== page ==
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This is a very useful kit.  While the prototype buildings are urban, there is nothing to distinguish it from several country houses all through the Colonial American South, or for that matter even into the mid-Atlantic.  Suitable for more developed areas in the FIW and obviously for the AWI, but also the ACW. These two witnessed both the Revolution and the Civil War. (or I suppose anything more modern in the Eastern United States as well).  It is probably also worth mentioning that the Hay house served for a time as a boarding house and the Charleton as a Tavern, so they can serve as more commercial establishments as well.  The second in the line which has already been released is a kitchen, and several other out buildings are planned which can really bring this house to life and turn it into a believable home.  A beautiful model, I am sure I will by another one or two to add to my village.

I also feel I should mention, even more so since I referenced the high price of shipping in the beginning of this article, that Charlie Foxtrot now offers service with a new courier.  This courier works with the United Postal Service for a delivery that is easy, convenient, and less expensive that it can be.  Good show!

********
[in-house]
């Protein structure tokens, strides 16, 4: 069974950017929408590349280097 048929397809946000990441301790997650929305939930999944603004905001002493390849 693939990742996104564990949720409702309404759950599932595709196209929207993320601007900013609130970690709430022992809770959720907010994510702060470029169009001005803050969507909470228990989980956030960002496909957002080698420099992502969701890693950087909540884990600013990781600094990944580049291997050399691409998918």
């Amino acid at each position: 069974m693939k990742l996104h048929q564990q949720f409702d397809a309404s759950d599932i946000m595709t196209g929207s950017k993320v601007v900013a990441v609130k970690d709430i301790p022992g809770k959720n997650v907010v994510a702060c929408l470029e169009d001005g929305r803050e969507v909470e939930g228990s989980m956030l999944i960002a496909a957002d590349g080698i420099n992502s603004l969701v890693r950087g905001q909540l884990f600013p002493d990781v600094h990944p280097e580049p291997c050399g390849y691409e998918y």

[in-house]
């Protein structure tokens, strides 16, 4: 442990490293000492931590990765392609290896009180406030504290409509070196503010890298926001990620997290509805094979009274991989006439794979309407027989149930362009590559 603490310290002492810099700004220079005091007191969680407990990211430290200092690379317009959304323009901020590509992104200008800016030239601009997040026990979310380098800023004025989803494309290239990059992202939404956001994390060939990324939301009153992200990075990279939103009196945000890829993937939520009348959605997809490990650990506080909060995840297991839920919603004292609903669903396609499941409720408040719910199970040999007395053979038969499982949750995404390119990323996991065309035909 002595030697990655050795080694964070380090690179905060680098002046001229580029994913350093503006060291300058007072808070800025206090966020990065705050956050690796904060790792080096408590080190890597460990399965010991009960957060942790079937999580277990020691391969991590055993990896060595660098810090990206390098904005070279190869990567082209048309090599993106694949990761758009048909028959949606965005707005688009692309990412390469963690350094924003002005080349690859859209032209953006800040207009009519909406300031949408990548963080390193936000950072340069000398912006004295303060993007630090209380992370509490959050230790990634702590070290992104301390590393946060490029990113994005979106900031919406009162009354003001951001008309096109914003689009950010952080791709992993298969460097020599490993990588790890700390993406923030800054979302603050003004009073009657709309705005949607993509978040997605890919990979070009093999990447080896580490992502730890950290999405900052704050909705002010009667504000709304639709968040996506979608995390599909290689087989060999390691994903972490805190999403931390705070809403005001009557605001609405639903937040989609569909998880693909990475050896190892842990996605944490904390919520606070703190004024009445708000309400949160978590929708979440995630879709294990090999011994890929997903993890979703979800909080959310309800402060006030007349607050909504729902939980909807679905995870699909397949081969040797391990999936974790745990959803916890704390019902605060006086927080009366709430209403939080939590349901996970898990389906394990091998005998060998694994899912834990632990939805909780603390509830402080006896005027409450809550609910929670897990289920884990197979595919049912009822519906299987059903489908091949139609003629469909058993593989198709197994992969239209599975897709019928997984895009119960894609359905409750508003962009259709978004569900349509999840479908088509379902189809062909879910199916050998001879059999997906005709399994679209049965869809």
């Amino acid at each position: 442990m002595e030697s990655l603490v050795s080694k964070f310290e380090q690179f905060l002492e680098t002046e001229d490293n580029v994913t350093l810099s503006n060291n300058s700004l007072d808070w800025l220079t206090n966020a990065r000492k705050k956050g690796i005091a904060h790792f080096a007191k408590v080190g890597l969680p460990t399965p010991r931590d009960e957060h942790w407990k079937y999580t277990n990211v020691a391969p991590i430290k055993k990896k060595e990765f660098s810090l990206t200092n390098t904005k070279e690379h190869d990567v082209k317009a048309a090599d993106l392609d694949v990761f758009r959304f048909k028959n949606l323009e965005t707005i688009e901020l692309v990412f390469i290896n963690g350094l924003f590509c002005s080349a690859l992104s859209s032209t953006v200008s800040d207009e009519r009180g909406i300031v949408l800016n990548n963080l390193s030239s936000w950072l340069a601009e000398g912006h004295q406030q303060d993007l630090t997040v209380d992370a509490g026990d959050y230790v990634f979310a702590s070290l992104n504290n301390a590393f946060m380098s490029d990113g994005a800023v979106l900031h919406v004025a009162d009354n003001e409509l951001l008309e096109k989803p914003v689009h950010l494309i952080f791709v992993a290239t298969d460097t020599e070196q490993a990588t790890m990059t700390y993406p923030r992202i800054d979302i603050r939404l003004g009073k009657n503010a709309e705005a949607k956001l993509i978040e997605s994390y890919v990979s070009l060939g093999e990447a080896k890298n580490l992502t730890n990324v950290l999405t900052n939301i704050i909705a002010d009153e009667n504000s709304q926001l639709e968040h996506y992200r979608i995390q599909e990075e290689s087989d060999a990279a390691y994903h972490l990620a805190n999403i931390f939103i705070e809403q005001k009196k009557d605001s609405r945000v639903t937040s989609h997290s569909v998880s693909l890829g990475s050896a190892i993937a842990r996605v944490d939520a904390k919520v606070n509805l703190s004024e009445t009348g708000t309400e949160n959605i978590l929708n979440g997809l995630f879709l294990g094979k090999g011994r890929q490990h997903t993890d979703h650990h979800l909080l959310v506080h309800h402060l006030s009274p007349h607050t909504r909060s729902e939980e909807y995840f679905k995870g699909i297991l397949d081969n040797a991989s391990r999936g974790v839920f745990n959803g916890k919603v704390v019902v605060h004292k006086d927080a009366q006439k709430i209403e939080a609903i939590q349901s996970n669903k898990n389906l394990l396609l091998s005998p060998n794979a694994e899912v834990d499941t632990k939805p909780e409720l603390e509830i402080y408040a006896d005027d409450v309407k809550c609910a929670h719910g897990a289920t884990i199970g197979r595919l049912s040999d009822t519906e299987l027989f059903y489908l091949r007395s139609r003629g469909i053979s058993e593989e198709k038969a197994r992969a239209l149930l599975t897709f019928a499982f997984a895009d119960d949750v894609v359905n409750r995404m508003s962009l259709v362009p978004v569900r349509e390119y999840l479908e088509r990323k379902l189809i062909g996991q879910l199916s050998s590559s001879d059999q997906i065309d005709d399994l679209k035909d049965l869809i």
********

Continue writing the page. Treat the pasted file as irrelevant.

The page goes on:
Now to finish painting the house and shutters!

more later!

Ron

Categories: American Revolution, Charlie Foxtrot Models, Review, Sharp Practice, Terrain, Too Fat Lardies, Uncategorized | Tags: , , , , , | 4 Comments

Christmas Loot!

Well, another Christmas has come and gone and we have done very well here at Cry Havoc!

I will begin with the required post.  For the last few years,l I have participated in the Secret Santa program organized by Catherine and Ian over at THE BLOG WITH NO NAME.  this is a lot of fun.  The way it works is a number of us wargaming bloggers share are information and post ideas of things we would like for about 15 GBP.  Catherine assigns us people in some unknown magical fashion and we secretly send our little packages to our assigned target.

My gift just arrived today, a little late.  I only mention this because one, my odd sense of humor finds it intriguing that these little guys were cast in England, sent off to Germany and then finally here to the United States!  They have yet to see battle but they are already well traveled.

Secondly, I have been informed that they were sent late due to a family illness at Christmas.  I wanted to share my hopes and wishes for the best of all health to you, whoever are.  I know some of the blogging community have been greatly challenged with illness this Christmas Season, and whether serious or slight I hope that you and yours are doing as well as you might.

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Two packs of fine Perry Brothers miniatures.  One Queen’s Rangers Command and one Queen’s Rangers Light Infantry.  these are destined to be the start of my new project, focussing on Benedict Arnold’ invasion of Virginia in 1781.  the Queen’s Rangers will my  Main Force for this Sharp Practice campaign using Dawns and Departures.  Thank for sending me these and thanks to Cath and Ian for continuing this Yule tradition!